In a more detailed embodiment, each BBj further includes, along the X-direction, a left-end anti-bumping profile and a right-end anti-bumping profile. The left-end anti-bumping profiles and the right-end anti-bumping profiles are shaped and sized such that, when the BBj and BBj+1 are stitched together, the right-end anti-bumping profile of BBj will engage the left-end anti-bumping profile of BBj+1 and accordingly guaranteeing the following:
In a more detailed embodiment, for enclosing the FLIS and the FLRL while affixing them with respect to each other, the LICIS further includes a structured housing having:
In an important embodiment:
These aspects of the present invention and their numerous embodiments are further made apparent, in the remainder of the present description, to those of ordinary skill in the art.
In order to more fully describe numerous embodiments of the present invention, reference is made to the accompanying drawings. However, these drawings are not to be considered limitations in the scope of the invention, but are merely illustrative:
FIG. A illustrates a prior art camera image scanner configuration for industrial application having a tiny magnification factor between its object plane and the imaging surface of its CCD Image Sensor;
FIG. B is a basic lens ray diagram for the focusing optical path of the prior art camera image scanner configuration of FIG. A;
FIG. C illustrates another prior art where multiple line cameras are juxtaposed with a camera pitch along the object image width for large flat panel inspection;
The description above and below plus the drawings contained herein merely focus on one or more currently preferred embodiments of the present invention and also describe some exemplary optional features and/or alternative embodiments. The description and drawings are presented for the purpose of illustration and, as such, are not limitations of the present invention. Thus, those of ordinary skill in the art would readily recognize variations, modifications, and alternatives. Such variations, modifications and alternatives should be understood to be also within the scope of the present invention.
The LICIS 1 has a full-width linear image sensor (FLIS) 5 of length LIS along the X-direction and displaced from the pixel line image (PLI) 109 along the Z-direction by an imaging distance DIMG for converting an incident line image (ILI) 102 impinging upon its FLIS top surface 8 into the line image signal (LIS) 110. The LICIS 1 also has a full-width linear rod lens (FLRL) 12 of length LRL along the X-direction and displaced from the pixel line image (PLI) 109 in the Z-direction by a working distance DWKG with DWKG<DIMG. The FLRL 12 is therefore located between the pixel line image (PLI) 109 and the FLIS 5. Notably, length LRL is selected to be about equal to length LPL and the working distance DWKG is correspondingly selected with respect to DIMG such that the pixel line image (PLI) 109 gets focused by the FLRL 12 into the incident line image (ILI) 102 at the FLIS top surface 8 with an imaging magnification factor of about 1:1. As a reference, the imaging magnification factor is defined to be:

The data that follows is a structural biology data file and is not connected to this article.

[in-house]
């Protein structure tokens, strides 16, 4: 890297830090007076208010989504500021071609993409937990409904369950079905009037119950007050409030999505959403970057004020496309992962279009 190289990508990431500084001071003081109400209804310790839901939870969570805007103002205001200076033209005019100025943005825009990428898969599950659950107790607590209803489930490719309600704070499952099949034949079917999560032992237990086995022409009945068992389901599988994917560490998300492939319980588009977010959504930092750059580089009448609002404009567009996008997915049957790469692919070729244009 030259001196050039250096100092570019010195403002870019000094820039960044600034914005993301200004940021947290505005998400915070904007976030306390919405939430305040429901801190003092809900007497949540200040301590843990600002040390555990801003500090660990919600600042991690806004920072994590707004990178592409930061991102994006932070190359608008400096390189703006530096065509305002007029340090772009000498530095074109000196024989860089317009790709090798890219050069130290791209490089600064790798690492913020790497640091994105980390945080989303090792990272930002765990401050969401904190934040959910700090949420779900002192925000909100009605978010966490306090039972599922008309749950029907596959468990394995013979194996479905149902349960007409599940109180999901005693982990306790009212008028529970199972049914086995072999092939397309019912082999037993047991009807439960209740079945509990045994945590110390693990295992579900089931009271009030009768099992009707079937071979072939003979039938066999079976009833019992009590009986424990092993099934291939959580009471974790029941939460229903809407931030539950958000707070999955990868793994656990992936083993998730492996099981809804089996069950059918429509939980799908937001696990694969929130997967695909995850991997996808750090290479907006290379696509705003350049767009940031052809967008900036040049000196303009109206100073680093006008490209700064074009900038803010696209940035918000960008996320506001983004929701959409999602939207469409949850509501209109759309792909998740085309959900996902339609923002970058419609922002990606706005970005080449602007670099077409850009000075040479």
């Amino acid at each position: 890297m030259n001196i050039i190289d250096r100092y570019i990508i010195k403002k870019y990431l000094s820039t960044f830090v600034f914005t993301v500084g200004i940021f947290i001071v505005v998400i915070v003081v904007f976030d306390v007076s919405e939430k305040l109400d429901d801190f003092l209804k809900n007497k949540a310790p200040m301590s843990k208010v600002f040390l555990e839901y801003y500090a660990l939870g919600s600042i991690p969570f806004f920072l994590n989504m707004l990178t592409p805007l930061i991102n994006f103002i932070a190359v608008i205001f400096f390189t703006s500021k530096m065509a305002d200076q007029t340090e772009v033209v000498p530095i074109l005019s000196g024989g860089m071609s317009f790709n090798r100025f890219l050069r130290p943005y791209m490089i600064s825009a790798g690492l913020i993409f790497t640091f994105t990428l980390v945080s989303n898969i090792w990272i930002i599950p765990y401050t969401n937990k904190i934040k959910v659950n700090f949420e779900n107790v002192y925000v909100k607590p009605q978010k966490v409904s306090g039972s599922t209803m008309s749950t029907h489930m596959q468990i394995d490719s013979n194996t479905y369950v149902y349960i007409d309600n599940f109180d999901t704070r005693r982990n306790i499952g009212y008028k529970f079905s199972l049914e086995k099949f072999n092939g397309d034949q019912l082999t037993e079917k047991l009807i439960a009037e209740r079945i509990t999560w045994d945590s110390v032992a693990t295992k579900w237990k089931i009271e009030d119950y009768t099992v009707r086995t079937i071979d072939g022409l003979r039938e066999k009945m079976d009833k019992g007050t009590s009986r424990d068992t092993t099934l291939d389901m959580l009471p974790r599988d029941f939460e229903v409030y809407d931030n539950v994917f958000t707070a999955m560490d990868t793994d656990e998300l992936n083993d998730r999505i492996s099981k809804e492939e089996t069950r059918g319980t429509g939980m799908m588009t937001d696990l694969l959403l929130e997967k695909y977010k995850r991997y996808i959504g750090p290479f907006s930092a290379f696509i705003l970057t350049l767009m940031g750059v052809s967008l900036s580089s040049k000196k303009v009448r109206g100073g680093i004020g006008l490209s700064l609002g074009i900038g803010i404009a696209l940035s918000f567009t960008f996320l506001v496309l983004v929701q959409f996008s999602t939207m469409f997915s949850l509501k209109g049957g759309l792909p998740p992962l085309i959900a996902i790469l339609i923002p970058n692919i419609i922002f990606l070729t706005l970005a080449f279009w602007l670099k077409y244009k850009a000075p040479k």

imaging magnification factor=L IS /L PL
In a more specific embodiment, the imaging magnification is set to be from about 0.8:1 to about 1.2:1.
The LICIS 1 has a structured housing 20 for enclosing the FLIS 5 and the FLRL 12 and affixing them with respect to each other. The structured housing 20 has:
Notice each base board (7B, 7C, etc.) has a left-end anti-bumping profile 200C and a right-end anti-bumping profile 300C with enlarged views shown in
A full width line image sensing head long-length industry camera image sensor is proposed for converting a pixel line image into a corresponding line image signal with an imaging magnification factor of about 1:1. Throughout the description and drawings, numerous exemplary embodiments were given with reference to specific configurations. It will be appreciated by those of ordinary skill in the art that the present invention can be embodied in numerous other specific forms and those of ordinary skill in the art would be able to practice such other embodiments without undue experimentation. The scope of the present invention, for the purpose of the present patent document, is hence not limited merely to the specific exemplary embodiments of the foregoing description, but rather is indicated by the following claims. Any and all modifications that come within the meaning and range of equivalents within the claims are intended to be considered as being embraced within the spirit and scope of the present invention.
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|Citing Patent||Filing date||Publication date||Applicant||Title|
|US9065959 *||Dec 21, 2012||Jun 23, 2015||Canon Components, Inc.||Image sensor unit, image reading apparatus, and image forming apparatus|
|US20130163057 *||Dec 21, 2012||Jun 27, 2013||Canon Components, Inc.||Image sensor unit, image reading apparatus, and image forming apparatus|
|U.S. Classification||250/208.1, 250/239|
|Cooperative Classification||G01N2021/9513, H04N1/1934, G01N21/9501, H04N1/0312, H04N1/1935, G01N21/8903, H04N1/02845|
|European Classification||G01N21/89B2, H04N1/031A2, H04N1/193Q, H04N1/028E3, H04N1/193R|
|Feb 25, 2009||AS||Assignment|
Owner name: CMOS SENSOR INC., CALIFORNIA
Free format text: ASSIGNMENT OF ASSIGNORS INTEREST;ASSIGNORS:WANG, WENG-LYANG;LIN, SHENGMIN;HSIAO, FENG-KE;AND OTHERS;SIGNING DATES FROM 20090221 TO 20090223;REEL/FRAME:022305/0595
|Jun 26, 2015||REMI||Maintenance fee reminder mailed|
|Sep 4, 2015||FPAY||Fee payment|
Year of fee payment: 4
|Sep 4, 2015||SULP||Surcharge for late payment|